The opening of this quotation had me asking how we ‘colour the country we inhabit’? I also like the following description of this great bird being bothered by small fry, or fly, as an old dog is bothered by gnats.
‘Eagles colour the country they inhabit, but it is a glimpsed presence not a displayed one …. a symbol of grandeur, distance, acuity and imperium. … I can see the eagle’s head moving, never still, surveying the country, to and fro across us, across the map of the house and shore and the abandoned fields. The bird is taking us in, calmly, circlingly, from its ever higher position of distant knowledge. Analyst, examiner, assessor-king.’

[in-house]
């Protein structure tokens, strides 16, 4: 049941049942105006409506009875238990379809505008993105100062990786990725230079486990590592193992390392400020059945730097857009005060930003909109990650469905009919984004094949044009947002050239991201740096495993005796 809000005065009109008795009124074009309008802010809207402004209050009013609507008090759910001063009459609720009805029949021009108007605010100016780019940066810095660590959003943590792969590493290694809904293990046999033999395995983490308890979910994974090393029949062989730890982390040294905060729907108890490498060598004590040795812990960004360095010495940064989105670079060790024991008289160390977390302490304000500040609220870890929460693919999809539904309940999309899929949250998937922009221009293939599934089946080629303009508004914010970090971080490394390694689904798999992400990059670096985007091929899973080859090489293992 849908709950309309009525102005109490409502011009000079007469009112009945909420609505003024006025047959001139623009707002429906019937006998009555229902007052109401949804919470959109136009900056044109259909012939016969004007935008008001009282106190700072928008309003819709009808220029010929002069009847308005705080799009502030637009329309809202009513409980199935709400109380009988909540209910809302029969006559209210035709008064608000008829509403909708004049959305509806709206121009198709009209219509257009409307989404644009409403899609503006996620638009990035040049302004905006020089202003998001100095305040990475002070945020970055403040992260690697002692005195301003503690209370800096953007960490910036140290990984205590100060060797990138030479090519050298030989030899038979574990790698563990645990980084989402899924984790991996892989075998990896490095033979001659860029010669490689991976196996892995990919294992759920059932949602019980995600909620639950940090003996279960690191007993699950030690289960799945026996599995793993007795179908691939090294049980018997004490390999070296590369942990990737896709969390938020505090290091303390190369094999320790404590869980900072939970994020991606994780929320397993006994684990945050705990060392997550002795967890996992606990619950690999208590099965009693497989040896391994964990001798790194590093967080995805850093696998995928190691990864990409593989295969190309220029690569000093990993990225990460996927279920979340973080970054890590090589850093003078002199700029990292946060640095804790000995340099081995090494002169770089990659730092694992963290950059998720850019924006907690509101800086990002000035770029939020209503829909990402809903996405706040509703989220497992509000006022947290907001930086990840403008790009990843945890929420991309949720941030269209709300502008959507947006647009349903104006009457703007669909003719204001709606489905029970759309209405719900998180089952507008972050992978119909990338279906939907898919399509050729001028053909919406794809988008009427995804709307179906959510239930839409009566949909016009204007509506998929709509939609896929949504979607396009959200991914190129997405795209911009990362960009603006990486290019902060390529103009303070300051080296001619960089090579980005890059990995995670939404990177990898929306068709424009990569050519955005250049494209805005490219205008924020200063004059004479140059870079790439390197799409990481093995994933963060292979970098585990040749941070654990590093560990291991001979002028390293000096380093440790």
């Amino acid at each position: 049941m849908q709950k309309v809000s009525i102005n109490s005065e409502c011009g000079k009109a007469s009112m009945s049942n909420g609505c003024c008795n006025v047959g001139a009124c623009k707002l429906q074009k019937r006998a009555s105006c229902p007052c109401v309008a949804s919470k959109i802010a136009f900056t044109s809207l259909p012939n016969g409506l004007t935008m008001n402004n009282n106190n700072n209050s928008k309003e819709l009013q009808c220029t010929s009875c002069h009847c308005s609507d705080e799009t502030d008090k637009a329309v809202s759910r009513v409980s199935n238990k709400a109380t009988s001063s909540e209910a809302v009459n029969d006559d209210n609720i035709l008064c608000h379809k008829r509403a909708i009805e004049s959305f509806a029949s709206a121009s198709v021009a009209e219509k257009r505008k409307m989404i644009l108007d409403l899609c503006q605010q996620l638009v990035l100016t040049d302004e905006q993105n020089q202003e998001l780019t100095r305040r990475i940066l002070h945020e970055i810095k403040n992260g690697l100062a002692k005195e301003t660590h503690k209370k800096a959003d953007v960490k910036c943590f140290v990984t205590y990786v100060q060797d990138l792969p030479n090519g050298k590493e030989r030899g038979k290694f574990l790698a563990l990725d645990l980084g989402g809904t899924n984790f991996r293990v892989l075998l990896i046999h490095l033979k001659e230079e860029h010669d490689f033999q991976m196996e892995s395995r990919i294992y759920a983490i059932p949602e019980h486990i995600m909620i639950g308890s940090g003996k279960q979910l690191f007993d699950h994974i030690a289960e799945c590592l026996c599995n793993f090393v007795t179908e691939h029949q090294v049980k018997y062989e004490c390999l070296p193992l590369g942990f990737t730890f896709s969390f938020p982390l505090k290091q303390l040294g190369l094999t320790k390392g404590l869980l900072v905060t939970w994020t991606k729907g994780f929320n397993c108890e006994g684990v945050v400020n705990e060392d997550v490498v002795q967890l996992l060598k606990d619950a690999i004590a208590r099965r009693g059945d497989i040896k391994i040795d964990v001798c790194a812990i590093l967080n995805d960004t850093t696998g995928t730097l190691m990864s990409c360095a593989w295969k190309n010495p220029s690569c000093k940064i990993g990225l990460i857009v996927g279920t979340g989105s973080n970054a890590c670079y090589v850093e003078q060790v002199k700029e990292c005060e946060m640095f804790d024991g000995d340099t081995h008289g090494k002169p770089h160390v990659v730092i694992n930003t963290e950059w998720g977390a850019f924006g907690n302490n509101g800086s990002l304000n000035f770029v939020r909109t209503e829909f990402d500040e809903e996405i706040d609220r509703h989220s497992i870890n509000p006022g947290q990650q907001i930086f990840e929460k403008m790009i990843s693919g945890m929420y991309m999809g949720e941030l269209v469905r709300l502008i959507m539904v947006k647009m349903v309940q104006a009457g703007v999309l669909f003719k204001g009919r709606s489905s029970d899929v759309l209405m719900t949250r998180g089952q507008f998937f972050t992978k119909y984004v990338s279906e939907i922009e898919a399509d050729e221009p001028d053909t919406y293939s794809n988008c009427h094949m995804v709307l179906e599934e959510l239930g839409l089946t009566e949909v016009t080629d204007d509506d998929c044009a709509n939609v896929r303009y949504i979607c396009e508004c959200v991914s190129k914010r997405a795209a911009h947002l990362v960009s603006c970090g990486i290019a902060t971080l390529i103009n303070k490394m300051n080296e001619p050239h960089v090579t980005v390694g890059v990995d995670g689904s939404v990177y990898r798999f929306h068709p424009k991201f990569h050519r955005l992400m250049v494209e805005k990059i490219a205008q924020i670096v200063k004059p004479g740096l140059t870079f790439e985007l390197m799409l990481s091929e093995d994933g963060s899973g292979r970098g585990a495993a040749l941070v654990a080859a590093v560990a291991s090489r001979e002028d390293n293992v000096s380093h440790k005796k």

‘He sits there being bothered by these birds like gnats around him. His stillness makes the ravens look small. As they dive and pirouette around him, he ducks his head like a half-tolerant old dog, just dropping it down into his neck as the ravens make their pass. You have to love the eagle for that, the old bastard being swatted by the nagging kids.’
See also the quote rich mosaic review of this magnificent, entrancing book: a love letter to islands and a paean to the sea.
Source: Adam Nicolson, Sea Room: An Island Life (London: Harper Collins, 2013 (2002)), p. 200-201
Photo credit: Eamonn Maguire at unsplash.com